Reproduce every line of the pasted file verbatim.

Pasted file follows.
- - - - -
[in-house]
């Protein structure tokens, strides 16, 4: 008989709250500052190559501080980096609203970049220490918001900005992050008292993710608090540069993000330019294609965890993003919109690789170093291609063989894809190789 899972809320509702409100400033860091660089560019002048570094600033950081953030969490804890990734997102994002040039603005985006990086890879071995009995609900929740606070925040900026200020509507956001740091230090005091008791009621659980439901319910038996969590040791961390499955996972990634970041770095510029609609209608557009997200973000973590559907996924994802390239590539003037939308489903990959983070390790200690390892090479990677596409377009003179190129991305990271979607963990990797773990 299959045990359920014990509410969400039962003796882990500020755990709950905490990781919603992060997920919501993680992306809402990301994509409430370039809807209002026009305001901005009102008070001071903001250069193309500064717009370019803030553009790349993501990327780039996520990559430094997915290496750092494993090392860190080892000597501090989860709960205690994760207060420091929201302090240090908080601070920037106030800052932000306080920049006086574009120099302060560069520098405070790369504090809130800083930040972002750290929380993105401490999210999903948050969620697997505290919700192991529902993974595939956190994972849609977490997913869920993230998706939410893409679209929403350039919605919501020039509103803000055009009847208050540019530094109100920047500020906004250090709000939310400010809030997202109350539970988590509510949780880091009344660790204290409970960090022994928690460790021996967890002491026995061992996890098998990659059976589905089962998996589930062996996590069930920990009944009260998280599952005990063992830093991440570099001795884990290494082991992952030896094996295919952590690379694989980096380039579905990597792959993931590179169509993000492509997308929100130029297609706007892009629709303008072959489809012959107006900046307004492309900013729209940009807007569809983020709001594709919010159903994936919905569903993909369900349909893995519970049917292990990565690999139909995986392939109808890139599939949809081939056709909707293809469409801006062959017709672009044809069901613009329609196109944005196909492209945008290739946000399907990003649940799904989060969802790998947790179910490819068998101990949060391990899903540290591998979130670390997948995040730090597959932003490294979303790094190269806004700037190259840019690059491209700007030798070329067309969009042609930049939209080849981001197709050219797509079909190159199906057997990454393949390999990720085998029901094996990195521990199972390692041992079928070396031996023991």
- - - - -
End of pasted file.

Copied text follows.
[in-house]
């Protein structure tokens, strides 16, 4: 008989709250500052190559501080980096609203970049220490918001900005992050008292993710608090540069993000330019294609965890993003919109690789170093291609063989894809190789 899972809320509702409100400033860091660089560019002048570094600033950081953030969490804890990734997102994002040039603005985006990086890879071995009995609900929740606070925040900026200020509507956001740091230090005091008791009621659980439901319910038996969590040791961390499955996972990634970041770095510029609609209608557009997200973000973590559907996924994802390239590539003037939308489903990959983070390790200690390892090479990677596409377009003179190129991305990271979607963990990797773990 299959045990359920014990509410969400039962003796882990500020755990709950905490990781919603992060997920919501993680992306809402990301994509409430370039809807209002026009305001901005009102008070001071903001250069193309500064717009370019803030553009790349993501990327780039996520990559430094997915290496750092494993090392860190080892000597501090989860709960205690994760207060420091929201302090240090908080601070920037106030800052932000306080920049006086574009120099302060560069520098405070790369504090809130800083930040972002750290929380993105401490999210999903948050969620697997505290919700192991529902993974595939956190994972849609977490997913869920993230998706939410893409679209929403350039919605919501020039509103803000055009009847208050540019530094109100920047500020906004250090709000939310400010809030997202109350539970988590509510949780880091009344660790204290409970960090022994928690460790021996967890002491026995061992996890098998990659059976589905089962998996589930062996996590069930920990009944009260998280599952005990063992830093991440570099001795884990290494082991992952030896094996295919952590690379694989980096380039579905990597792959993931590179169509993000492509997308929100130029297609706007892009629709303008072959489809012959107006900046307004492309900013729209940009807007569809983020709001594709919010159903994936919905569903993909369900349909893995519970049917292990990565690999139909995986392939109808890139599939949809081939056709909707293809469409801006062959017709672009044809069901613009329609196109944005196909492209945008290739946000399907990003649940799904989060969802790998947790179910490819068998101990949060391990899903540290591998979130670390997948995040730090597959932003490294979303790094190269806004700037190259840019690059491209700007030798070329067309969009042609930049939209080849981001197709050219797509079909190159199906057997990454393949390999990720085998029901094996990195521990199972390692041992079928070396031996023991």